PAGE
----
Campus briefs


U-M launches Asian Studies Open Access Books Collection

The University of Michigan Press is launching the Michigan Asian Studies Open Access Books Collection, making 100 significant books about Asia published under its auspices freely and publicly available online. U-M’s centers for Chinese, Japanese, South, and Southeast Asian studies are collaborators on the collection, which is offered through the Humanities Open Book Program, jointly sponsored by the National Endowment for the Humanities and the Andrew W. Mellon Foundation. The program makes out-of-print and hard-to-find humanities books available to a wide audience. The project’s goal was to select, digitize and enhance 100 titles published by the centers over the past 50 years. Titles included in the collection aim to advance public understanding of the diversity of society, culture and history in East, South and Southeast Asia. Read more about the Michigan Asian Studies Open Access Book Collection at

New Ford School website includes added features, modern look

The Gerald R. Ford School of Public Policy has launched a new website, providing the school with an inviting and modern look, streamlined architecture and a major technological upgrade.  “We wanted to have a site that represented the mission and vision of our school as a community dedicated to the public good,” said Ford School Dean Michael S. Barr. “It was important, too, that our site convey the energy, innovation, collaboration, and impact that are hallmarks of our school. The new site beautifully captures who we are and how we go about our work.” One new feature of the website is the inclusion of “impact areas” — portals that enable the Ford School to tell a collection of stories about key areas of work, starting with Detroit, Democracy & Debate, Racial Justice, COVID-19, and Diplomacy. These impact areas will expand and rotate to highlight topics of deep interest to the Ford School, emerging strengths, and urgent issues of the day. Visit the new site at

U-M researchers join effort to improve solar storm forecasts

Solar storms and other space weather events have the potential to impact society on a national or global scale, and U-M researchers lead two multimillion-dollar projects to improve forecasting. These torrents of charged particles and electromagnetic fields from the sun can damage power lines and satellites, and even astronauts. The National Science Foundation and NASA are investing $17 million in a program to develop next-generation space weather modeling software, NSF announced Sept. 1. U-M faculty members lead two $2.9 million projects. The NextGen Space Weather Modeling Framework project, funded by NSF, aims to accurately predict solar storms and coronal mass ejections a full day in advance. Gabor Toth, Bram van Leer Research Professor and research professor of climate and space sciences and engineering, is principal investigator on the project.  Aether, funded by NASA, aims to improve models of Earth’s upper atmosphere. It is led by Aaron Ridley, professor of climate and space sciences and engineering. Read more about these projects.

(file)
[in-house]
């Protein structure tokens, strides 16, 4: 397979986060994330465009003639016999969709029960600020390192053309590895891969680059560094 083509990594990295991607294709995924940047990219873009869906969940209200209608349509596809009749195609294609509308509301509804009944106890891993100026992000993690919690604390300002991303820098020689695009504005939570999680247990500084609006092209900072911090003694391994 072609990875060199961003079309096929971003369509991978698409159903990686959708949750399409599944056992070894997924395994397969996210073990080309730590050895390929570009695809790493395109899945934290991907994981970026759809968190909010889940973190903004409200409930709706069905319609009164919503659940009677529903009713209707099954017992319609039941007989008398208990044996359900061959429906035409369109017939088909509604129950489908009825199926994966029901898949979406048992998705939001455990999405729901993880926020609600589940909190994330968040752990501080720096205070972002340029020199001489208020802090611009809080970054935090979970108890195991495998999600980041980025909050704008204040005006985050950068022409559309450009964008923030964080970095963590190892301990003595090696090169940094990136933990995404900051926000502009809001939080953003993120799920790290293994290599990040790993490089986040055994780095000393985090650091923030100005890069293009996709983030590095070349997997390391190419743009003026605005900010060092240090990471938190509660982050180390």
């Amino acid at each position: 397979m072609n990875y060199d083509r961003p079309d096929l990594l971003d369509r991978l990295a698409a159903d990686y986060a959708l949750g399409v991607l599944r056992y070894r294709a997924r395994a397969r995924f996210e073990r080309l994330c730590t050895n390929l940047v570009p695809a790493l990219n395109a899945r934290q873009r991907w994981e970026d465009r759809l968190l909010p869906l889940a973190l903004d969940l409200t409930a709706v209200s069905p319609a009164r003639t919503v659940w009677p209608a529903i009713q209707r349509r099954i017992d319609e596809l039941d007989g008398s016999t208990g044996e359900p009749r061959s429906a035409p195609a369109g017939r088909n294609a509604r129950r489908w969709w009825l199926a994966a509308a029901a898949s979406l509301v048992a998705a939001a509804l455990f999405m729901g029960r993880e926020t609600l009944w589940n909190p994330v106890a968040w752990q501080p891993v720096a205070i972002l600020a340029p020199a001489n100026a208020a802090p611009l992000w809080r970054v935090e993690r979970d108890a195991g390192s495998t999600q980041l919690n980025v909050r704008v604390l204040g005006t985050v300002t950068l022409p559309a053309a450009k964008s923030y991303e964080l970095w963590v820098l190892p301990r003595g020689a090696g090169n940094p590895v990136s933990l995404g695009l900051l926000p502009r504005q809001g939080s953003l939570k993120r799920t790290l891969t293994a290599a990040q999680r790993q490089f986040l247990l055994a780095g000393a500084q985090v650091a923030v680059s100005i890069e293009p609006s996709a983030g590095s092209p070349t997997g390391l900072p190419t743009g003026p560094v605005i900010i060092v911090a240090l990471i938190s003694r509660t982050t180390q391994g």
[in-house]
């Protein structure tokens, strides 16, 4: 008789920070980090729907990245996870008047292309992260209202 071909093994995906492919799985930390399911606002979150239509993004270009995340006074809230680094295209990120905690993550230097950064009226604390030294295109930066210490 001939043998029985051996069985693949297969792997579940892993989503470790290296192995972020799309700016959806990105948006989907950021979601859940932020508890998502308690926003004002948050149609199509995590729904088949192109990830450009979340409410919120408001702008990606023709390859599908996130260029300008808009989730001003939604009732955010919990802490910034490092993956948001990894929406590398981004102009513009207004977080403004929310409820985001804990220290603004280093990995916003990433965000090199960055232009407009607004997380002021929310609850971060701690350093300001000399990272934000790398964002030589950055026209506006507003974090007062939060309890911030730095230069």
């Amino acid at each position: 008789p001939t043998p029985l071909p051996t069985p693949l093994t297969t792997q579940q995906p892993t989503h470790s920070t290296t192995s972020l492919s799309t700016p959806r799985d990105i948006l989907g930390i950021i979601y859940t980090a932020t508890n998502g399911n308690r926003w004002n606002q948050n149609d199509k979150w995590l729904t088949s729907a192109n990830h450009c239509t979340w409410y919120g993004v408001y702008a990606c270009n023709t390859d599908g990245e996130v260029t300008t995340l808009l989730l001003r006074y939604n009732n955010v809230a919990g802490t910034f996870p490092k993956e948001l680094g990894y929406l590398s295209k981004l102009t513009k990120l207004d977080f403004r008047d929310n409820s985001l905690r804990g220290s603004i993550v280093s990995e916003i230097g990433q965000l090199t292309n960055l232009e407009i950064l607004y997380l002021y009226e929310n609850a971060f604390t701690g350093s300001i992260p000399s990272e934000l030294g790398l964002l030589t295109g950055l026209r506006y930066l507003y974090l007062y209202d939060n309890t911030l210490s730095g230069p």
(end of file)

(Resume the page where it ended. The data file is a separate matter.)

FutureLearn, U-M seek MOOCs to enhance professional skills, social learning

FutureLearn and U-M’s Center for Academic Innovation are seeking proposals from faculty to create massive open online courses that provide real-world skill-building and social learning experiences. Accepted proposals receive up to $10,000 in initial investment from FutureLearn for the development of the online course and up to a $25,000 stipend and in-kind development support from the Center for Academic Innovation, and a share of any potential revenue the course generates. The call for proposals is available online. The submission deadline is Oct. 15. Decisions will be announced in early November, and accepted courses are expected to launch beginning in June 2021. FutureLearn’s online courses emphasize social learning, storytelling and celebrating success through the achievement of small goals. While proposals are encouraged in any topic area, FutureLearn and U-M are particularly interested in potential courses on business and management, computer science, economics, health care, psychology and statistics. Proposals are also welcomed for series of courses in these areas.

Study shows early COVID-19 news coverage amplified political divide

Newspaper coverage of COVID-19 is at least as politicized and polarized as climate change coverage, say U-M researchers. Both newspaper and network news COVID-19 stories were polarized in early coverage of the pandemic, which may have shaped pandemic attitudes, according to a new U-M analysis of U.S. media coverage from March to May 2020. Using multiple computer-assisted content analytic approaches, researchers found that politicians appeared in newspaper coverage more frequently than scientists. Both politicians and scientists were equally featured in network news. The divide in pandemic opinions has been immediate — unlike other issues such as global warming coverage, which became politicized over several decades, said Sol Hart, associate professor of communication and media and the study’s lead author. Read more about the study.

— Compiled by Ann Zaniewski, The University Record


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